Kevin Feige Says the MCU’s First ‘Horror Movie’ Won’t Actually Be That Scary After All

Dr. Strange in the Multiverse of Madness is one of the most anticipated MCU movies in May of 2021, though there still seems to be confusion on the definition of its niche. During San Diego’s Comic-Con in the summer of 2019, director of the film (Scott Derrickson) said it was going to be a scary film. Everyone took that as being a horror film considering Derrickson’s horror movie pedigree.

Kevin Feige had to make a confirmation on this later, even if many media pundits point out that horror would probably be a lucrative niche for Marvel. Considering they’ve already gone into some interesting sci-fi territory (with more experimental areas to come), it makes one wonder whether the Dr. Strange sequel will still be classified as horror.

Kevin Feige on the red carpet
Kevin Feige | Emma McIntyre/Getty Images for HFA

What’s the real definition between being “scary” and the horror genre?

In the case of Dr. Strange in the Multiverse of Madness, it may just mean scary sequences involving the mind-spinning magic enveloping his existence. Those who saw the first Dr. Strange movie know how much of a trip it was in depicting his magical powers and realms.

Some might say it was like a drug trip scenario in more than a few scenes. This was scary enough, and taking things more intensely in the sequel might be considered almost over-the-top.

How can moviegoers really delineate between something scary in a movie and still not deem it a horror movie? Kevin Feige had to clarify the Dr. Strange movie would just have “scary sequences” and not be deemed horror.

Perhaps the only way to separate the two is the killing off of characters. Almost every horror movie has someone being brutally killed, sometimes in graphic form. In the world of Marvel, such a scenario would be off-limits in their PG-13 spaces.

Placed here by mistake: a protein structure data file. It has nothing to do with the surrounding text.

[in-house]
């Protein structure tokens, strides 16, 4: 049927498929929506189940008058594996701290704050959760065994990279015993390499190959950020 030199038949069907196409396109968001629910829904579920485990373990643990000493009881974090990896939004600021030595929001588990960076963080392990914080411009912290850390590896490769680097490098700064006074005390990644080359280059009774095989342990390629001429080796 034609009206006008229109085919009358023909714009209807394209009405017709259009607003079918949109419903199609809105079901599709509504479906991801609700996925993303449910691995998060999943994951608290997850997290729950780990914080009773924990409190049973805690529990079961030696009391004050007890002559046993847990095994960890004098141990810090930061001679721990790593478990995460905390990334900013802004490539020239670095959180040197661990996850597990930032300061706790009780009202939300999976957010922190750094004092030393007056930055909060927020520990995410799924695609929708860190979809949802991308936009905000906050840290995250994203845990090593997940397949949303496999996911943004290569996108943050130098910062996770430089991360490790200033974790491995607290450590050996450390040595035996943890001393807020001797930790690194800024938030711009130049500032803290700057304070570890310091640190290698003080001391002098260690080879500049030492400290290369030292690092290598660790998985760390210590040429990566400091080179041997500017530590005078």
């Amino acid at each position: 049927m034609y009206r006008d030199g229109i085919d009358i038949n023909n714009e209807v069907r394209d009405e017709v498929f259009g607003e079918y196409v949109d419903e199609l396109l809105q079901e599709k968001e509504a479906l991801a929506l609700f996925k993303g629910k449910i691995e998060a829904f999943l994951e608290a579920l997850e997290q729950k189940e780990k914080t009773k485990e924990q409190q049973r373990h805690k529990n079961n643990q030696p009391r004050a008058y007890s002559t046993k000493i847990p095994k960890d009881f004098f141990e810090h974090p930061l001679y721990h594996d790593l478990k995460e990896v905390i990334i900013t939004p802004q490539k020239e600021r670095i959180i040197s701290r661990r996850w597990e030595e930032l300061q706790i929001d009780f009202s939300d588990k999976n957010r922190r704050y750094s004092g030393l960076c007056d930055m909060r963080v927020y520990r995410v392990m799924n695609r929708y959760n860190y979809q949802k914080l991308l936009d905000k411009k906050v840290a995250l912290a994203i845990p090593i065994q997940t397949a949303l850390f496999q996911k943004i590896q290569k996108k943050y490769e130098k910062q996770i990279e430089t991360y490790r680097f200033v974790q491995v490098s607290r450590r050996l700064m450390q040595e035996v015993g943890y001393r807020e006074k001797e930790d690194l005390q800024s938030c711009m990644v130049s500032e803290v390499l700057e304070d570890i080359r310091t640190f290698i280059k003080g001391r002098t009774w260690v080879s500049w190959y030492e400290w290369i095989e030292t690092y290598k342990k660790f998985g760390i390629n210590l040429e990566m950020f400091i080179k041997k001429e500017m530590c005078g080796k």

Would Marvel ever include real horror in their wheelhouse someday?

A lot of media analysts keep thinking Marvel going a little darker would be to latter’s benefit. DC has already gone there and continues to clean up at the box office with their R-rated production arm. They’re also just beginning after setting another bar with Joker in 2019.

At the moment, Marvel probably won’t go overly dark, mostly because they’ve set a certain persona with their PG-13 ratings. Also, with Disney owning them, they likely don’t want to go into the territory DC uses with brutal violence and profanity.

Maybe audience demand will change this over time, even if the MCU is doing fine sticking to their formula. They’ll be doing a lot of daring things anyway to shake everything up in both their movies and Disney+ shows.

Although maybe creating scarier scenes in Dr. Strange 2 is a bit of a test to see how Marvel audiences react to them.

Doing a horror movie idea at the MCU might have to be handed to someone else since this isn’t Kevin Feige’s forte. He’s clearly bringing movie sci-fi elements to the table first, a dream of his since he became the new #1 in overseeing the MCU franchise.

Does horror have to mean death and blood?

Anyone who’s watched enough horror movies would know that being gory doesn’t always fully translate to what horror is. Insinuation is often far scarier than anything blatant seen in the bloodfests of recent decades. Jordan Peele brought back elements of that, including social commentary.

Marvel could easily do the same thing, this time utilizing uncontrolled superhero magic. After all, the magical realms of Dr. Strange are already a dark world unto their own. Within those worlds can exist death as well in ways going beyond some maniac with a knife.

Because Scarlet Witch also deals in witchcraft, WandaVision may additionally incorporate horror elements under the guise of its reportedly oddball 1950s sitcom setting. Since that and the Dr. Strange sequel will all be connected, the horror gauntlet might have already been thrown.

Disney already has a long past of scaring audiences to death with scary sequences in their animated classics. They can do it again in a psychological way so horror works as a mind game rather than adhering to physical gore.